Photo via pintrest.
Boring. Irrelevant. Out of touch. Those are three of the most common misconceptions Ms. Jeannie encounters when discussing vintage books. How could something written 50, 100 or even 200 years ago still be compelling in today’s modern world? Thanks to the lovely marriage between film and books Ms. Jeannie is going to show you how with these 20 examples of old books that made fabulous modern films. Movie trailers are linked to each picture, so click on any and all to get a feel for story lines. Chances are if you like the movie (or in this case, the trailer) than you’ll love the book even more!
The Secret Life of Walter Mitty was a short story written by James Thurber in 1942 and published in a collection of his short works, My World and Welcome To It that same year. The movie, starring Ben Stiller was released in 2013.
There Will Be Blood was based on the book, Oil by Upton Sinclair which was published in 1927. The Academy Award-winning movie, starring Daniel Day-Lewis was released in 2007.
The Nutcracker ballet was based on a novella written by E.T.A. Hoffmann in 1816. The movie version of the ballet starring Macaulay Culkin was released in 1993.
Miss Julie was a play written by Swedish author August Strindberg in 1888. It was made into a beautifully filmed movie starring Jessica Chastain and Colin Farrell in 2014.
The Last of the Mohicans was a book written by James Fenimore Cooper in 1826. Daniel Day-Lewis starred in the film version in 1992.
Jerzy Kosinski published Being There in 1971. Peter Sellers starred in the film adaptation in 1979.
In 1782 French author Pierre Choderlos de Laclos wrote Les Liaisons Dangereuses. Two hundred years later, in 1988, Glenn, John and Michelle starred in the film version.
Truman Capote created flawed heroine Holly Golightly in 1958. Audrey Hepburn made her famous in the film adaptation in 1961.
Joseph Conrad wrote the book Heart of Darkness which was first serialized in Blackwood’s Magazine in 1899. The story became the inspiration for Francis Ford Coppola’s legendary film Apocalypse Now in 1979.
Karen Blixen published her memoirs, Out of Africa, about life on an African coffee plantation under the name Isak Dinesen in 1937. Meryl Streep brought her to life on the big screen in 1985.
The king of science fiction writing, Philip K. Dick wrote the magically titled novel Do Androids Dream of Electric Sheep? in 1968. The story was adapted for film in 1982 and re-titled Blade Runner.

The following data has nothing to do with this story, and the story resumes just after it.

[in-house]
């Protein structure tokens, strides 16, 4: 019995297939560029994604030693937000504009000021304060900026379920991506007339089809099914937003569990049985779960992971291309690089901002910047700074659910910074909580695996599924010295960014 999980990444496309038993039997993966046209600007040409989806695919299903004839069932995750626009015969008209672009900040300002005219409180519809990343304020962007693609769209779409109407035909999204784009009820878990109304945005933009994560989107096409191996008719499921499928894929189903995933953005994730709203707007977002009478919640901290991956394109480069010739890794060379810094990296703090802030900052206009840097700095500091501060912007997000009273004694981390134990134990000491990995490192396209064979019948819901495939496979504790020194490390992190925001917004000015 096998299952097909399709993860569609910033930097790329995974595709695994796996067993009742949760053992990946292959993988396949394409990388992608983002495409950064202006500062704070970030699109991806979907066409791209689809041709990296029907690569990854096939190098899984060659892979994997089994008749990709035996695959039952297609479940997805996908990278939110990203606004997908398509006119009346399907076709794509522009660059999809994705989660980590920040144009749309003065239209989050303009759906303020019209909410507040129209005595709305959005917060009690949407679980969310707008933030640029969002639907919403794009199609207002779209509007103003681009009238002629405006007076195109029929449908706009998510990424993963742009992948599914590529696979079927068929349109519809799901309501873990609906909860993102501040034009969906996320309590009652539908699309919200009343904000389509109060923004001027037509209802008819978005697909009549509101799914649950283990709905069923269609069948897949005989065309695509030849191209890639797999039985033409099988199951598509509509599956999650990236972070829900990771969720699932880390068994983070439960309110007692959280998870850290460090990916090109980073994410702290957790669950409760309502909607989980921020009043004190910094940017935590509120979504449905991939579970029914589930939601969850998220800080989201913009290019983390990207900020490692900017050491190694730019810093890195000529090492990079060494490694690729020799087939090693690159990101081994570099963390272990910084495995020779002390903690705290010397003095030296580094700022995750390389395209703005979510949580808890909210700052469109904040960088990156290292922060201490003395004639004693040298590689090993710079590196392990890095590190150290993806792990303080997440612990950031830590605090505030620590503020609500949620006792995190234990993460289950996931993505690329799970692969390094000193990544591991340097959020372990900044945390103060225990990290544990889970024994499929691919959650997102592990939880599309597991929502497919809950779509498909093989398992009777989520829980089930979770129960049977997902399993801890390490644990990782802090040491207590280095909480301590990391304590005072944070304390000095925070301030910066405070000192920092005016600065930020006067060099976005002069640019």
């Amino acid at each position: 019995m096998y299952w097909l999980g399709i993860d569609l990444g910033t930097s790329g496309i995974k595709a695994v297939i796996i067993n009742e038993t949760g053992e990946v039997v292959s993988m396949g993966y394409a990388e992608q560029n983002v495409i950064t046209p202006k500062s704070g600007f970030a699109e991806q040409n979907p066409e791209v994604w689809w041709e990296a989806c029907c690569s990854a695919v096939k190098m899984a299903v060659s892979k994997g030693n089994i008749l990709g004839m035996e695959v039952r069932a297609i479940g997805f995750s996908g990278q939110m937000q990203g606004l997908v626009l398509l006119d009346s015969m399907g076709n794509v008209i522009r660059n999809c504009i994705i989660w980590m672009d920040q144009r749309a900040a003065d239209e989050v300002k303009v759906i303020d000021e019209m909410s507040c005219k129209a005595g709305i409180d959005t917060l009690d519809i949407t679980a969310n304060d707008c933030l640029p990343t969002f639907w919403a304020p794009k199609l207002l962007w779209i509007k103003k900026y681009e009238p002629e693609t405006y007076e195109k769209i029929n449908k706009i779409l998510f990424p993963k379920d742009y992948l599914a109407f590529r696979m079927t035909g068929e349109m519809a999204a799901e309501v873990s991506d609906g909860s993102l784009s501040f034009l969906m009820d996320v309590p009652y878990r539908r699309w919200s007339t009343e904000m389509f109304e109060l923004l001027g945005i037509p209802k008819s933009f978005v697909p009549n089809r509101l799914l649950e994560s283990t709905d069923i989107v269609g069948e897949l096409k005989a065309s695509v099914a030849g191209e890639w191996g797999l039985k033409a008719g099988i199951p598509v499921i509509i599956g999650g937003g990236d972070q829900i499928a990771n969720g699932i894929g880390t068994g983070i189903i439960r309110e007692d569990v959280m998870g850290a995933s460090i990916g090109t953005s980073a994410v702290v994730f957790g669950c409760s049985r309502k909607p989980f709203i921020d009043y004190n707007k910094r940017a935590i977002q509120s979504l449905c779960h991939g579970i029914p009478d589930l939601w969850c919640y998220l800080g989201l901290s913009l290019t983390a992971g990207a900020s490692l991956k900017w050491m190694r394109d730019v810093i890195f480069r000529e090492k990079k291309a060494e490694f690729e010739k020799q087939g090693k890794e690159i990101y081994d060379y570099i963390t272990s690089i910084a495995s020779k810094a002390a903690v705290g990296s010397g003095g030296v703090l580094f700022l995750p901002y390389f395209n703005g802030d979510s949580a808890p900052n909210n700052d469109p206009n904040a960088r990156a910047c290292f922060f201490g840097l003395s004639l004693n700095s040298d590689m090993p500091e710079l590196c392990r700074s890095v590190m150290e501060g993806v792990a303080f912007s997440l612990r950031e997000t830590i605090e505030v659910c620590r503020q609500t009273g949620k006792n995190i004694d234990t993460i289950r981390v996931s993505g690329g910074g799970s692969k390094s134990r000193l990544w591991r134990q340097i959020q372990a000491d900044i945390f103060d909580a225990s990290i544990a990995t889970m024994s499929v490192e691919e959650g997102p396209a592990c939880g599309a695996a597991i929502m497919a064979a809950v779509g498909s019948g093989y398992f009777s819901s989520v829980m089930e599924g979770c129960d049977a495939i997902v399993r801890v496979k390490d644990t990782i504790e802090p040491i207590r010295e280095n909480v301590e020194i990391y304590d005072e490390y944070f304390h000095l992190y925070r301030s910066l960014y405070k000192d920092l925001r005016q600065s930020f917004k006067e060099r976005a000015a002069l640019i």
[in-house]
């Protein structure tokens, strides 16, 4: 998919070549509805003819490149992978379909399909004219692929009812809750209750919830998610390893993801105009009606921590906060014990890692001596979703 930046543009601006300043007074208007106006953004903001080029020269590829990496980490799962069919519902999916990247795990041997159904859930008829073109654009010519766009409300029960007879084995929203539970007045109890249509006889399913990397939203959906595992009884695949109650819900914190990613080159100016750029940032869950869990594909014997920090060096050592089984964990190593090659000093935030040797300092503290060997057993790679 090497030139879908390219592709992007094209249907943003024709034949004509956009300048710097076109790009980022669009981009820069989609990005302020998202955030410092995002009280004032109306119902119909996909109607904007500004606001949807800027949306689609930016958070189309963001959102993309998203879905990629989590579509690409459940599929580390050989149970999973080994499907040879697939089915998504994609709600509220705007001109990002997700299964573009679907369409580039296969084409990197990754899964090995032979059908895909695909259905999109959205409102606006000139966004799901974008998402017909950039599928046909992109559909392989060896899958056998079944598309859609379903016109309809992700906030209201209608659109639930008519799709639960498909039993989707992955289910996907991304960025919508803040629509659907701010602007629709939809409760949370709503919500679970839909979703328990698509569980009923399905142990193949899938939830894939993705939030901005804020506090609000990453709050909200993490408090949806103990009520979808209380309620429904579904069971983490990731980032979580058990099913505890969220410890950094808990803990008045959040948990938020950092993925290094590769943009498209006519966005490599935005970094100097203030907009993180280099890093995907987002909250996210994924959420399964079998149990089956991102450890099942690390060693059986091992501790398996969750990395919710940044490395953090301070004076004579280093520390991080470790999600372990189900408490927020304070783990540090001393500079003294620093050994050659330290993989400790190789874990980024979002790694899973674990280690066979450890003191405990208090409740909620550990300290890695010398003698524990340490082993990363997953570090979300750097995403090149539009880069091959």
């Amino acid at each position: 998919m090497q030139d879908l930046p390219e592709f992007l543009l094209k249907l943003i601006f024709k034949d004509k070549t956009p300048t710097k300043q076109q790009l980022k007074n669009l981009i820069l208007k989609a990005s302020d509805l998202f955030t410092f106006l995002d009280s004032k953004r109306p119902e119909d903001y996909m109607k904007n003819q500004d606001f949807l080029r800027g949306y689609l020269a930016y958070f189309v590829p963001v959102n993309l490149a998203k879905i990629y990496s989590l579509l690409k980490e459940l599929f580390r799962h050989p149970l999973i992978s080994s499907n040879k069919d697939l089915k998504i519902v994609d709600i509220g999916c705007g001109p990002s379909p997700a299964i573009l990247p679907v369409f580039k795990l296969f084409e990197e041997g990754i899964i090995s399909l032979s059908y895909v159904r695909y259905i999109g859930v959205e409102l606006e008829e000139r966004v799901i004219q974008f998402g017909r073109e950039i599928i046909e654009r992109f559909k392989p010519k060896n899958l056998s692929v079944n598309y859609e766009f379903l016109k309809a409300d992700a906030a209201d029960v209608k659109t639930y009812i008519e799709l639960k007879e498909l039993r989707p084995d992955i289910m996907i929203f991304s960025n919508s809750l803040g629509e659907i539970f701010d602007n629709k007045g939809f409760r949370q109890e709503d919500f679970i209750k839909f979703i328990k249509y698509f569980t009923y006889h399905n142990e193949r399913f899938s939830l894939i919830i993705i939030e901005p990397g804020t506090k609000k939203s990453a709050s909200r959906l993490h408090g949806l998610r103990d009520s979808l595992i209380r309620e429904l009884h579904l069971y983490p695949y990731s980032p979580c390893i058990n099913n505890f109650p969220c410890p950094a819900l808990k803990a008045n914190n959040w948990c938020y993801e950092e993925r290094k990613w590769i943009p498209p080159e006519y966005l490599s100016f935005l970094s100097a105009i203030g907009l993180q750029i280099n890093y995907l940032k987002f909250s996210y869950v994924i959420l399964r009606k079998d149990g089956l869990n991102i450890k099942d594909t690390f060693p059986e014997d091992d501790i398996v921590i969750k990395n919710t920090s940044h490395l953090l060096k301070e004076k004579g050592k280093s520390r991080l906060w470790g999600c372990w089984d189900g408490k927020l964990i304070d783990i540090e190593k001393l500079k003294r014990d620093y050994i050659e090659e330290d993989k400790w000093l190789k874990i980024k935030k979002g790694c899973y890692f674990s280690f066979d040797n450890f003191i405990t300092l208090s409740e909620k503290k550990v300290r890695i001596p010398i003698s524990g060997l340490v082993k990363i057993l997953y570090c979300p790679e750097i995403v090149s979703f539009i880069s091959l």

Vanity Fair was written in 1848 by William Makepeace Thackeray. Mira Nair adapted it beautifully to film in 2004 starring Reese Witherspoon.
In the late 1940’s Thor Heyerdahl defied all logic by following the path of KonTiki across the ocean on a primitive sailing vessel. He published his account of the experience in 1953. In 2012 a group of Scandinavian filmmakers brought the nail-biting, edge of your seat adventure to the big screen.
Dashiell Hammett wrote The Maltese Falcon in 1930. It became a popular film-noir in 1941 thanks to Humphrey Bogart.
Before Gene Wilder (1971) and Johnny Depp (2005) entertained us as Willy Wonka in Charlie and the Chocolate Factory, author Roald Dahl created a candy-coated world for kids in his 1964 confectionary.
Evelyn Waugh wowed the world with his literary wonder Brideshead Revisited in 1945. In 2008 Matthew Goode turned out a handsome performance in the beautifully captured film adaptation.
Doctor Zhivago swept the histrical romance world thanks to writer Boris Pasternak in 1958. Seven years later it became a Hollywood giant starring Omar Sherif and Julie Christie.
In 1969, English author John Fowles published The French Lieutenant’s Woman. Twelve years later, in 1981 Meryl Streep portrayed her on film.
Henry Fielding created the adventures of Tom Jones in 1749, two centuries later Albert Finney charmed the world with his charismatic portrayal of the title character when the film premiered in 1963.
Before My Fair Lady was the darling of stage and screen it was a play called Pygmalion written by George Bernard Shaw in 1913.
These are of course just a few examples of the themes timeless books lend to our lives. More examples will come in a future blog post, but for now Ms. Jeannie will leave you in the good hands of these good characters. Go right ahead and fall in love with Tom Jones, even though he’s 200 years old. Feel the confident energy of Thor Heyerdahl even though his adventure occurred six decades ago. Relate to Holly’s vulnerability and Karen’s isolation. Get revved up by Chance’s take-life-as-it-comes attitude and Walter’s grab-life-by-the-horns manifesto. Fun things never age and fun books are no exception!
Need help finding a good book? Ms. Jeannie’s your gal. Post a message in the comments section and she’ll be in touch!